Three-pronged approach will help avoid fake coins

Counterfeit fake coins and notes are part of the landscape of collecting. We often use the term synonymously, but that may not always be the case. In some cases fake coins are made to fool the public, in other cases a fake rarity is created to fool a collector and in some cases legitimate coins are defaced or altered to appear to be more valuable. In all of those cases someone is basically attempting to cheat an unsuspecting buyer. None of this is new. There were counterfeiters back in the days of antiquity, punching out fake denarii and solidii. Back in the renaissance, when the first collectors were filling the first coin cabinets, I suspect that some early tradesmen saw a chance to turn a quick buck. It’s just that for most of our history, these types of crooks have preferred to remain out of scrutiny. Continue reading →

Chinese fakers up the ante with thick plating

A chinese firm is offering gold-plated tungsten replicase of RCM gold bars.

The latest round of fake gold coins has the Royal Canadian Mint (RCM) calling the cops. “We take the issue of counterfeiting very seriously and these activities are being addressed with the assistance of domestic and international law enforcement agencies,” RCM spokesman Alex Reeves told Canadian Coin News. “We encourage anyone in possession of such products to reach out to law enforcement authorities without delay.” The issue Reeves was referring to was the latest in the work of fake Chinese versions of Canadian gold coins and bars being sold on the Chinese website He would not elaborate on the steps being taken. Continue reading →

Canadian design, innovation recognized around the world

Once a year, for as long as I can remember, Krause Publications holds the Coin of the Year (COTY) competition. I wish it were Canadian Coin News that hosted the competition, but I’m afraid they had the idea long before I came on the scene. I content myself by remembering that Krause was the first owner of CCN, so it’s still sort of in the family. In the interest of full disclosure, I should point out that I am on the internatinal panel of judges for the COTY. I got the job when Jerry Remick, a numismatic expert and CCN columnist, died. Since then I have done my best to honour Jerry by voting the way he would have. By that I mean by ignoring national pride and voting for the coins that are the best. Continue reading →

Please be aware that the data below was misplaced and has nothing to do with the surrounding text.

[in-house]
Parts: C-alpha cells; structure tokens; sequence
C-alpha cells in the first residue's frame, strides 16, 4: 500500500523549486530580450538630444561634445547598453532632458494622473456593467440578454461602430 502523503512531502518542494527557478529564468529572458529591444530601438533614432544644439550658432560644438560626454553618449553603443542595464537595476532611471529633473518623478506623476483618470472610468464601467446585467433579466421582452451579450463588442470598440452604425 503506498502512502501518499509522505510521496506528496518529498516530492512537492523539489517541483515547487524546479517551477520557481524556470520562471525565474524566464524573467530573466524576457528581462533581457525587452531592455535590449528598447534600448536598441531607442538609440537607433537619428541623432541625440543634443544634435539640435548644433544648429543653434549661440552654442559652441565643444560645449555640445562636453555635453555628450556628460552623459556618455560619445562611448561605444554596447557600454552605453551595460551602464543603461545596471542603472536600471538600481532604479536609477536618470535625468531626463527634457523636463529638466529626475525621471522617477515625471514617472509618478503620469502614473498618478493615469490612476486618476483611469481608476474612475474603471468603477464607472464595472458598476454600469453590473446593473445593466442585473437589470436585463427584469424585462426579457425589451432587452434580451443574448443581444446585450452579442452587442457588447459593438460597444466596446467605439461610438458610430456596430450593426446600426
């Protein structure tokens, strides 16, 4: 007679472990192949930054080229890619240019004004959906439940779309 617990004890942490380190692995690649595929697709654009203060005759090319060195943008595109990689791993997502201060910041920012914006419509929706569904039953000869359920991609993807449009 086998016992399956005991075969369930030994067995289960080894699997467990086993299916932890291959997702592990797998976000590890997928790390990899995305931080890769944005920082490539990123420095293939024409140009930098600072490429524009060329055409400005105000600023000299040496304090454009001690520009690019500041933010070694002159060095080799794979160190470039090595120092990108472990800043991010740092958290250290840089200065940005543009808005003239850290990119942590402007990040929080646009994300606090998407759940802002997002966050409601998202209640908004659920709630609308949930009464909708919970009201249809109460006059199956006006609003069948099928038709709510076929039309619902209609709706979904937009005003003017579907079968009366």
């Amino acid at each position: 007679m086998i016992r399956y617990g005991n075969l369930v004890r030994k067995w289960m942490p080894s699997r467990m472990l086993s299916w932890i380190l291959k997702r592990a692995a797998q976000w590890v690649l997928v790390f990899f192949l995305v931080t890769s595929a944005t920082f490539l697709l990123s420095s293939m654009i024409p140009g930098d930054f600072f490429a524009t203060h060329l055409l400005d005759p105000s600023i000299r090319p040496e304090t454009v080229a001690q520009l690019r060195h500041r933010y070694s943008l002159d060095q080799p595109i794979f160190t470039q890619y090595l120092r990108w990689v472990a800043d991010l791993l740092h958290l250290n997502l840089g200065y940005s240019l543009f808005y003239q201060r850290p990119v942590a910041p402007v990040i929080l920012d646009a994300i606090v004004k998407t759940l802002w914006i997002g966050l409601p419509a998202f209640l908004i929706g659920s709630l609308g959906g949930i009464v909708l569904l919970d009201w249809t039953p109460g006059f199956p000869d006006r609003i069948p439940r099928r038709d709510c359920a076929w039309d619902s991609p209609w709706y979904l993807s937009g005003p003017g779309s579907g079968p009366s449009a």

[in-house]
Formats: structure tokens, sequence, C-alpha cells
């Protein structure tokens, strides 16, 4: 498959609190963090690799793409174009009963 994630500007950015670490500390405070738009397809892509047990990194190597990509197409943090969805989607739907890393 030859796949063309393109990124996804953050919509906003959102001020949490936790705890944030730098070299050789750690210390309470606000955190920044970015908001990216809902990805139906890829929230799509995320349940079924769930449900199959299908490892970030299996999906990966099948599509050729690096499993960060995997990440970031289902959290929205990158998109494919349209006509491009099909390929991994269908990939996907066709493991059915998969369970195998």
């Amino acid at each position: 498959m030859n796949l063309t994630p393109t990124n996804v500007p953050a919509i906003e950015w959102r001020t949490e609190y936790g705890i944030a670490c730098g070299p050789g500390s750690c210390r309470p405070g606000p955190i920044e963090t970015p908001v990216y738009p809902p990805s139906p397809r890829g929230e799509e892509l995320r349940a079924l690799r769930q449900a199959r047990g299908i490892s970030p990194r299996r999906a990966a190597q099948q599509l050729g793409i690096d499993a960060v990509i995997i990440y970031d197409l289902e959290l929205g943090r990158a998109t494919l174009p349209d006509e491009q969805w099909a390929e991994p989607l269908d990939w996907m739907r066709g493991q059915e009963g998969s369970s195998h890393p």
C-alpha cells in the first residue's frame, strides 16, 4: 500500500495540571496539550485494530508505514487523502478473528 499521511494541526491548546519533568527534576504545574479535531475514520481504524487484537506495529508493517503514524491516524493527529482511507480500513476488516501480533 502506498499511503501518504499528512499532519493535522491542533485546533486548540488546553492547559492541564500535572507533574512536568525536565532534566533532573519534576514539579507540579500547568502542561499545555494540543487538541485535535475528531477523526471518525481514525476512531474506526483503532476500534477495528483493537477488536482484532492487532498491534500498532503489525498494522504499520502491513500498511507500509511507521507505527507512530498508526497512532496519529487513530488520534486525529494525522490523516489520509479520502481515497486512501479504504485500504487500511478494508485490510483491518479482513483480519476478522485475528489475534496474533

Canadian issues net six Coin of the Year nods

The silver $20 piece showing a springtime maple tree canopy is nominated for Most Artistic Coin.

Canada did well in the annual Coin of the Year awards program, with nominees in six of the 10 categories for the 2015 award. Marc Brule, interim master of the Royal Canadian Mint, said the nominations were a tribute to the consistent quality and innovation of the Mint’s coins. “The Royal Canadian Mint prides itself on producing coins which consistently stand out for their design, quality, and innovations and the nominations we continue to receive under the annual Coin of the Year award program are a tremendous endorsement of our work,” he said. Continue reading →

A common sense approach to protecting history

As any collector will tell you, coins and medals are not just something to be collected, they are cultural artifacts. While for many of us that is a huge part of the appeal of numismatics, it has a negative side as well. Many nations have determined that coins are part of their cultural patrimony and shouldn’t be exported. Now, to some extent that makes sense, particularly in the case of nations such as Egypt and Greece, which were plundered for the better part of a century by artefact hunters, often working for prestigious museums. Various nations have also found allies in the archeological community, which has long been complaining that grave robbers searching out items for collectors often destroy historical information that can never be recovered. No thinking person can support grave robbery, or theft of any sort. Continue reading →

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